Faced with sagging ad sales, Yahoo has decided to keep trying to same failing strategy: gobbling up fledgling startups to reinvigorate the aging behemoth. An activist investor already slammed this approach as a money-burning fuck up. But CEO Marissa Mayer is undeterred. She plans to squander profits from Yahoo's stake in Alibaba on more youthful startups.
It was bad enough that companies like Facebook and Google relentlessly mine your information and sell it to advertisers. But now third-party startups are getting into the mix. Thanks to unprecedented access to photos uploaded to apps like Instagram, these third-parties are scanning and storing people's photos on behalf of major advertisers.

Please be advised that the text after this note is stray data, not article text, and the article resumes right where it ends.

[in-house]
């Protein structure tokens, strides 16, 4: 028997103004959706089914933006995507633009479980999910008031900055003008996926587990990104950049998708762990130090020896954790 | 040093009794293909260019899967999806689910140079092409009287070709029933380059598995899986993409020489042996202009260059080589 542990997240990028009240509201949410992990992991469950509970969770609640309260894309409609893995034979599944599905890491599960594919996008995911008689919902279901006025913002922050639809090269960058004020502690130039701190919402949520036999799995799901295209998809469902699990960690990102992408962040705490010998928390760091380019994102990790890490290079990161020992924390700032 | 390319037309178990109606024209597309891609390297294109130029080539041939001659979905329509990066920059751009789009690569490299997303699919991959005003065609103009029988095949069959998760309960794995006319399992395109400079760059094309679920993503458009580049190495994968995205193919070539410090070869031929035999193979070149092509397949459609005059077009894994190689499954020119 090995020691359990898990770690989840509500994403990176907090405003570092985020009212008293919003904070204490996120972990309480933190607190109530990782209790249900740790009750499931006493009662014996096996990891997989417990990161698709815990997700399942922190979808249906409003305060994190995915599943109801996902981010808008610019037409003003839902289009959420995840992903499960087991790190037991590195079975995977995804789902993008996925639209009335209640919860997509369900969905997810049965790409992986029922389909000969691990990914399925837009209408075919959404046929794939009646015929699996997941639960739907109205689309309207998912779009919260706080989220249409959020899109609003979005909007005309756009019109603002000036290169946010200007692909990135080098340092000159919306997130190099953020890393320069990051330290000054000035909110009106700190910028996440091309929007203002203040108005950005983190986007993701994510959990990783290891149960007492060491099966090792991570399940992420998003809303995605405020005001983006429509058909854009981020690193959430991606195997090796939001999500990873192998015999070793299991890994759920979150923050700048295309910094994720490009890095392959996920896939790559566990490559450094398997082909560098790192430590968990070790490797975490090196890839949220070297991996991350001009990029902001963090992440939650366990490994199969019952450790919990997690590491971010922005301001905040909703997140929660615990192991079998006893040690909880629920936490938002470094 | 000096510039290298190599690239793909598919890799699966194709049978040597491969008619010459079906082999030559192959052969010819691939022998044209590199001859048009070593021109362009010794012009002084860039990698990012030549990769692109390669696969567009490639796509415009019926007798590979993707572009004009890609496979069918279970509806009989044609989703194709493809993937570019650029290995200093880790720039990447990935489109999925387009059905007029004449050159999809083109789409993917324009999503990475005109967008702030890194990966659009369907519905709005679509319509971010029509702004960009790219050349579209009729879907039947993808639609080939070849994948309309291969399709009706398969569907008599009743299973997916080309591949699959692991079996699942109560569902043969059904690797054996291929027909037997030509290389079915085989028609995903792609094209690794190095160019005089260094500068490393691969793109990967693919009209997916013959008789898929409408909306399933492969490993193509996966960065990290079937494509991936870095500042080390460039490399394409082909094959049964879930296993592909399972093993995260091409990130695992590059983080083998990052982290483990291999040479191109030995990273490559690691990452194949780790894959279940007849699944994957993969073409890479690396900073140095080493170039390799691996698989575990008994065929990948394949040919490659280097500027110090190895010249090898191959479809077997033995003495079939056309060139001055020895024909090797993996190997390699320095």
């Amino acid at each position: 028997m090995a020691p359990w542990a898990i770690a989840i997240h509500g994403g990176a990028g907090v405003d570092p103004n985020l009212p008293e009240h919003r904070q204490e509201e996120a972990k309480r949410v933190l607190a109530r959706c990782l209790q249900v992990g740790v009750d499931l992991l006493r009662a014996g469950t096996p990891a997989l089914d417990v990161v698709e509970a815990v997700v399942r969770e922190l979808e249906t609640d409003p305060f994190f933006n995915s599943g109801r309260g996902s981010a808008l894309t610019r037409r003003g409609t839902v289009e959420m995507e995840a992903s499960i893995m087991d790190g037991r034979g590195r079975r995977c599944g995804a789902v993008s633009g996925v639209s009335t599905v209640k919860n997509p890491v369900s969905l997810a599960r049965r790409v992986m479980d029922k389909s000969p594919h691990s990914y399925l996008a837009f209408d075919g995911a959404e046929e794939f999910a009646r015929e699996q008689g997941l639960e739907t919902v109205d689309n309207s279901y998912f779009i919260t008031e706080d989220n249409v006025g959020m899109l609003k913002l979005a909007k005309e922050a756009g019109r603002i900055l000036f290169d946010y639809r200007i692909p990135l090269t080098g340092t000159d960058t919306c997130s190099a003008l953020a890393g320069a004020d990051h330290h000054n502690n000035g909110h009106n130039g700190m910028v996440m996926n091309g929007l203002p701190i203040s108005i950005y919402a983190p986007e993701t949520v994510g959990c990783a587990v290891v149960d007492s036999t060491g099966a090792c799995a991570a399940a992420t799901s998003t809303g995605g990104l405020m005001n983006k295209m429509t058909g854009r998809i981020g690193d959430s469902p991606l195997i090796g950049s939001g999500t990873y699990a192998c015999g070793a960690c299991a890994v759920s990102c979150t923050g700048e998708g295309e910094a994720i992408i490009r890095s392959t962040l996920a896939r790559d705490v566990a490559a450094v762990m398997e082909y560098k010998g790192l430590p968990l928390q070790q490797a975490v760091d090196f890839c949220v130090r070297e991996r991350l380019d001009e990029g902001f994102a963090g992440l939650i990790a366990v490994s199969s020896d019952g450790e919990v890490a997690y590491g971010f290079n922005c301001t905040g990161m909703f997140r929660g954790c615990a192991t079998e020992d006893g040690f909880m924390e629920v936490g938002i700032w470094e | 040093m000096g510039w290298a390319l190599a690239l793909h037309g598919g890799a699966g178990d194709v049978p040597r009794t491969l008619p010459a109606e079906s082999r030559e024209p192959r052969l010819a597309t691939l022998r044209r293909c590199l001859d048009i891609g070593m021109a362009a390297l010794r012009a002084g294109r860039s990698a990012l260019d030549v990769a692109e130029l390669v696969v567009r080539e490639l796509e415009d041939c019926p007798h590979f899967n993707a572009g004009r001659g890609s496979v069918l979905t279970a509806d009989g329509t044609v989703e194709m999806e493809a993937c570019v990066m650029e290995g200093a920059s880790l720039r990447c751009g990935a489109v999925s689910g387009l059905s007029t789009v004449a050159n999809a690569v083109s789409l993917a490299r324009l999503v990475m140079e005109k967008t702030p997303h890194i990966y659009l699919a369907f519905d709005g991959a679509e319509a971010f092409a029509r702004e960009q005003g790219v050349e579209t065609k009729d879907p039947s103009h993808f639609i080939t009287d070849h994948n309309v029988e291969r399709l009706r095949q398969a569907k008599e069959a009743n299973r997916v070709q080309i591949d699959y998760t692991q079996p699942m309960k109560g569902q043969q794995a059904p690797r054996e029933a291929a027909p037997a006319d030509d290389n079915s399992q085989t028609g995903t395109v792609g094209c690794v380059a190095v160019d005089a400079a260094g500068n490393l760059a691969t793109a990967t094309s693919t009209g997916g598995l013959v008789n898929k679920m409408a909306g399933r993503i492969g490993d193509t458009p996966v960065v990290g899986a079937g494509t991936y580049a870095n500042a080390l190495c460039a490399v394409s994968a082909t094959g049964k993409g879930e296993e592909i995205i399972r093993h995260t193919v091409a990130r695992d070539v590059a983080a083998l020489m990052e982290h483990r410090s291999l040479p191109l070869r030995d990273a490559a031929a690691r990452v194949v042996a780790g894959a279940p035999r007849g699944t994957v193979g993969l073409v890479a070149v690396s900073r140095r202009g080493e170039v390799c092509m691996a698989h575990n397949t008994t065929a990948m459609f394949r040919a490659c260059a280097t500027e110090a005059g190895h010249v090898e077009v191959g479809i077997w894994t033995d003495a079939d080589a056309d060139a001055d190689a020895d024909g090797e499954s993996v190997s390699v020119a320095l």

Nobody really enjoys using most of the Yahoo! branded apps or websites, so the company's future rests largely on the money it can make from advertising. For this reason and perhaps others, it's not a good sign that Yahoo! CEO Marissa Mayer showed up hours late to a client dinner because she was asleep.
Since Yahoo! decided to buy itself many million cool, popular teens, we've been wondering just how much the billion dollar purchase is working out. Are they clicking ads? And more importantly, just how popular did Tumblr make its historically square parent company? It was murky before, and now they're making it even more opaque.
In the slow battle between humankind's love of porn and Tumblr's need to somehow make money, we find ourselves in a sort of ceasefire: boobs can stay, but they won't be easy to find. Caught in the armistice are plenty of inoffensive things. Why can't I search for #gay on my phone, but it's easy to find naked teens?